Yes, thank you, Chair. Thank you to all of the witnesses for appearing today. It's really great to see all of you again on this platform.
The theme of my questions will be resiliency: how we build resiliency into the system. I think all of our witnesses have elaborated upon and described the weaknesses in our system, and I'm really interested, not only in how we deal with those in the short term, but really also in what kinds of things we have to put in place for the longer term so that we'll be better able to withstand shocks in the future.
I'll start with Food and Beverage Canada. I'd really like to thank you, first of all, for mentioning our workers. I think it's really important to illustrate the job they're doing on behalf of Canadians and the dangers they're exposing themselves to, and also their families when they go home. I think they really are the unsung heroes of what we're going through right now.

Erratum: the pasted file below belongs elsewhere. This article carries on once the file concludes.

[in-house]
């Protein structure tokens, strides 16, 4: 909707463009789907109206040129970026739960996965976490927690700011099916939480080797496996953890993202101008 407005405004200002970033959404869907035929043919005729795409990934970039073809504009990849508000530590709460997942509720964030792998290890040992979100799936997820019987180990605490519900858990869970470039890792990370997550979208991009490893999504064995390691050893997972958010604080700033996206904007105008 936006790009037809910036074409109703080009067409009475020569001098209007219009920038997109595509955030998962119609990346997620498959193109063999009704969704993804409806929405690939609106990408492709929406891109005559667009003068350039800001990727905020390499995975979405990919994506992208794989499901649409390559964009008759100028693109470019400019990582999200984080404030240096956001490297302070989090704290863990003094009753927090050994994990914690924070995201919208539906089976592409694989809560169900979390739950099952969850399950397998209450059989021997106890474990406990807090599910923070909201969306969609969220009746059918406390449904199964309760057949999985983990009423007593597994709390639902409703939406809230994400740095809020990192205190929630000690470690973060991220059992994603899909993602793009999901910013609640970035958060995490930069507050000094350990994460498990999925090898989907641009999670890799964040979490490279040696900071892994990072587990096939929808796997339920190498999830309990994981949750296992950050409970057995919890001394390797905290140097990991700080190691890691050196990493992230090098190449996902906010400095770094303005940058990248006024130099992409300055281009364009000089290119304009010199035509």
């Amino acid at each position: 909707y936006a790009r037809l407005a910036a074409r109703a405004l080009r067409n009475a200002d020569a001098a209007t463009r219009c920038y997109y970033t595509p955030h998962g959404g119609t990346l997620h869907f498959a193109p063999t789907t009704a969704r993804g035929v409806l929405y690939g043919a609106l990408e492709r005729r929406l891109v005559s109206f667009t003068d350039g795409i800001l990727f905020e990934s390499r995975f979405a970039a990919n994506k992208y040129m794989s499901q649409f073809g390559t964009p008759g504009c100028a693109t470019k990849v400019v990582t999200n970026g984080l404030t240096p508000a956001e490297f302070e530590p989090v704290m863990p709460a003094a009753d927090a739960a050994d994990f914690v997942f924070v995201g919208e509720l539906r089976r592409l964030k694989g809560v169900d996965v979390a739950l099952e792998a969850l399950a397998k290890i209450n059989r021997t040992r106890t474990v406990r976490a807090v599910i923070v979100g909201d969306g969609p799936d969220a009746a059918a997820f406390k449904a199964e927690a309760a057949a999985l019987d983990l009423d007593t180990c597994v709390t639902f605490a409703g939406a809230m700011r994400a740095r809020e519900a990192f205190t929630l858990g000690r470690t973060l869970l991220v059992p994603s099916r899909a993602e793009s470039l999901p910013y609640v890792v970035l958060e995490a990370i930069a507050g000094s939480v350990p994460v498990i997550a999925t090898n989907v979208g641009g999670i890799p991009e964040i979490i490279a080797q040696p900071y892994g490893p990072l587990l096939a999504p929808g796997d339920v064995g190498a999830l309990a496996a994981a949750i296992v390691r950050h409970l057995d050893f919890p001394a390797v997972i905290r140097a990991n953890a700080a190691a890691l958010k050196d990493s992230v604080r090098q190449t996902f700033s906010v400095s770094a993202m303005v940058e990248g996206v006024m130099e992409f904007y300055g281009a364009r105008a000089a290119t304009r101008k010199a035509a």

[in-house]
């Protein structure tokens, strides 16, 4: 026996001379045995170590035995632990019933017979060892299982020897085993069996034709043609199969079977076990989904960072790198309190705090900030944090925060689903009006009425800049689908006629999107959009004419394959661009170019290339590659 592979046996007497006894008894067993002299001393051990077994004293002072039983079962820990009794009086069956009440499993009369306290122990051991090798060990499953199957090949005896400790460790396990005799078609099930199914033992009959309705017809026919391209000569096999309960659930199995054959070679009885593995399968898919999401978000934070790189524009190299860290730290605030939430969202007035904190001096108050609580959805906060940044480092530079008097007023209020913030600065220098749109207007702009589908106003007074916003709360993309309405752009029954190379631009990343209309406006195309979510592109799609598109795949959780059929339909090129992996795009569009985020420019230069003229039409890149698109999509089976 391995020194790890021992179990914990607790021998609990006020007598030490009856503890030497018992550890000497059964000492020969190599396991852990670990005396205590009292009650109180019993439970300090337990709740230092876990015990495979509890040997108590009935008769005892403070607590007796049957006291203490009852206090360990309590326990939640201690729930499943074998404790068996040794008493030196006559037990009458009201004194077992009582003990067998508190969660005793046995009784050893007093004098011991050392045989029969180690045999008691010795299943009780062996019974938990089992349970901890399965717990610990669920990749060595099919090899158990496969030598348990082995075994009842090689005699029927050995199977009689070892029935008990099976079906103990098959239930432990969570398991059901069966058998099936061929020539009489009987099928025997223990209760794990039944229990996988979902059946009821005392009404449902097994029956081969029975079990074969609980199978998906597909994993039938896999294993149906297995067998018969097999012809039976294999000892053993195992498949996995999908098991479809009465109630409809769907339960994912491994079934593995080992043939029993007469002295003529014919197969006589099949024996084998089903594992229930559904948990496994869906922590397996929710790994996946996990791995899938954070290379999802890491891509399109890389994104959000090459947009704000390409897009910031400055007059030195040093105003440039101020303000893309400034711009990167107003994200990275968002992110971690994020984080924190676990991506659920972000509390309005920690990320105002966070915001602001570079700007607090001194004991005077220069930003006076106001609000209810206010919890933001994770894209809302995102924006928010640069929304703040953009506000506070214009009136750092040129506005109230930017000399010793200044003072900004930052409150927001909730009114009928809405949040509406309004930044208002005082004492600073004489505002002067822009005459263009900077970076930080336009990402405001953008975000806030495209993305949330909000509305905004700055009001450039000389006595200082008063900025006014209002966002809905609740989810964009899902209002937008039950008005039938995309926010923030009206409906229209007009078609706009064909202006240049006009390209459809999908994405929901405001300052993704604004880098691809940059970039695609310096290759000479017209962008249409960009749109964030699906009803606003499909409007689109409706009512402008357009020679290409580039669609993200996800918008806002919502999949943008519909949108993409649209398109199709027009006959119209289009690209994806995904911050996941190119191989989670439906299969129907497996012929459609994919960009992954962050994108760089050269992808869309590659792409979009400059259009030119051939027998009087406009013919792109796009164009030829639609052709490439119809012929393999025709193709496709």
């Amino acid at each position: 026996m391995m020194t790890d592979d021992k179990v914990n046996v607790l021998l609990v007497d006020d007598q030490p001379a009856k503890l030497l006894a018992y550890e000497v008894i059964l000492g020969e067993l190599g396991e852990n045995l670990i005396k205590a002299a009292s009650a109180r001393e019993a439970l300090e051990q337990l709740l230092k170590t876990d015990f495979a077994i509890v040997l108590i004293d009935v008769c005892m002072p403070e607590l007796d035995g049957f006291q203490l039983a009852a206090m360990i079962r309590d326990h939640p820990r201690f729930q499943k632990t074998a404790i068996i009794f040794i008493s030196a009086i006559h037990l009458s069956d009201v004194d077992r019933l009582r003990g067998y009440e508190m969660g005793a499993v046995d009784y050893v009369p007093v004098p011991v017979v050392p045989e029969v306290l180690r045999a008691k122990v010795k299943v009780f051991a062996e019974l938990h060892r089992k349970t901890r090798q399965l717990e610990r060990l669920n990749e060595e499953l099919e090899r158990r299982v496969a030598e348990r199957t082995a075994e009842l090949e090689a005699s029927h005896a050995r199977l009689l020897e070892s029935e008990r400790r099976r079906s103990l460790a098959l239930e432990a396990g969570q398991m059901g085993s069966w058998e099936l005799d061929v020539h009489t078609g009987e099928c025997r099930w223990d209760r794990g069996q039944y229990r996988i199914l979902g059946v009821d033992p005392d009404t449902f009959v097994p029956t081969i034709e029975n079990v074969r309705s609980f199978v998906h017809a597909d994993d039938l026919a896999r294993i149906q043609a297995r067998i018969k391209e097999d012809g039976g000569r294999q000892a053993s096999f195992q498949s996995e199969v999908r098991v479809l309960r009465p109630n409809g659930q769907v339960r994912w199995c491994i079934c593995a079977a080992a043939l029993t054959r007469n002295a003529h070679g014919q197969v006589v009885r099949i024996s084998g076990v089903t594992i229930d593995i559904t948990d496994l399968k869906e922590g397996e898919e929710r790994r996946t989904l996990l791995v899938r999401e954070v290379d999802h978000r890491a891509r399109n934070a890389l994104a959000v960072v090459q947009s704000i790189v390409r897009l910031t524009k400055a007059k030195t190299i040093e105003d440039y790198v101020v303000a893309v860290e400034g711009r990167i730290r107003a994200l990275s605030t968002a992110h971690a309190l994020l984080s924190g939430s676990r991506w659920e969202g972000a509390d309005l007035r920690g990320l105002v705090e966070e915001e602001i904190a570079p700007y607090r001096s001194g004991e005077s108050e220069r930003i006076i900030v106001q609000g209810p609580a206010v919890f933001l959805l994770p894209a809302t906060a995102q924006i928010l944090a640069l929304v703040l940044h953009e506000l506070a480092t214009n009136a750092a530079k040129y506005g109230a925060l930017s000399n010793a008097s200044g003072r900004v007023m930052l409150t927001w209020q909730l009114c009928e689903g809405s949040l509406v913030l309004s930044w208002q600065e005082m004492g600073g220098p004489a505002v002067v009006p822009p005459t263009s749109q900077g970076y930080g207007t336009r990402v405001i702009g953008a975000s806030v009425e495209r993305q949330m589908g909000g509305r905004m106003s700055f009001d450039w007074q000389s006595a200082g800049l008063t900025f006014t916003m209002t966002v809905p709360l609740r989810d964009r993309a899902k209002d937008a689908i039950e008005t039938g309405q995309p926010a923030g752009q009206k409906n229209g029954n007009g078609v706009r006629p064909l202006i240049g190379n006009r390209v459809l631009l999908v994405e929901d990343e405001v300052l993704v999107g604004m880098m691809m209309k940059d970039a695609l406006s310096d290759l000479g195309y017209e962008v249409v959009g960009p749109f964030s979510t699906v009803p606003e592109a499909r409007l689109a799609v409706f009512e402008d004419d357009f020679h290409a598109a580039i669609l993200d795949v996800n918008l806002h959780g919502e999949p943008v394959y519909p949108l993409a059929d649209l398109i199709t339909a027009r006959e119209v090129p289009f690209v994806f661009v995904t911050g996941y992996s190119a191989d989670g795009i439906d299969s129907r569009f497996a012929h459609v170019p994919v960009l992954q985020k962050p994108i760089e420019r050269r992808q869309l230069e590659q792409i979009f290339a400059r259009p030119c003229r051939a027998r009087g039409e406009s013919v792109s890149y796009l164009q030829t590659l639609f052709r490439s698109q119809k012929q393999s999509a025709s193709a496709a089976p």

I also appreciate your comment that sometimes policy-makers don't have the expertise. However, when you look at the state of the industry in Canada and what this pandemic has thrust upon you, I really want to know, looking ahead to future shocks, what the answer is.
What kinds of things do we need to build into our system? Have our food processing centres become too centralized? Do we need to spread them out a bit more so that if one plant shuts down, others can take its place?
I'm just curious to hear any kind of innovative ideas that your association could suggest to this committee about how we can withstand shocks in the future.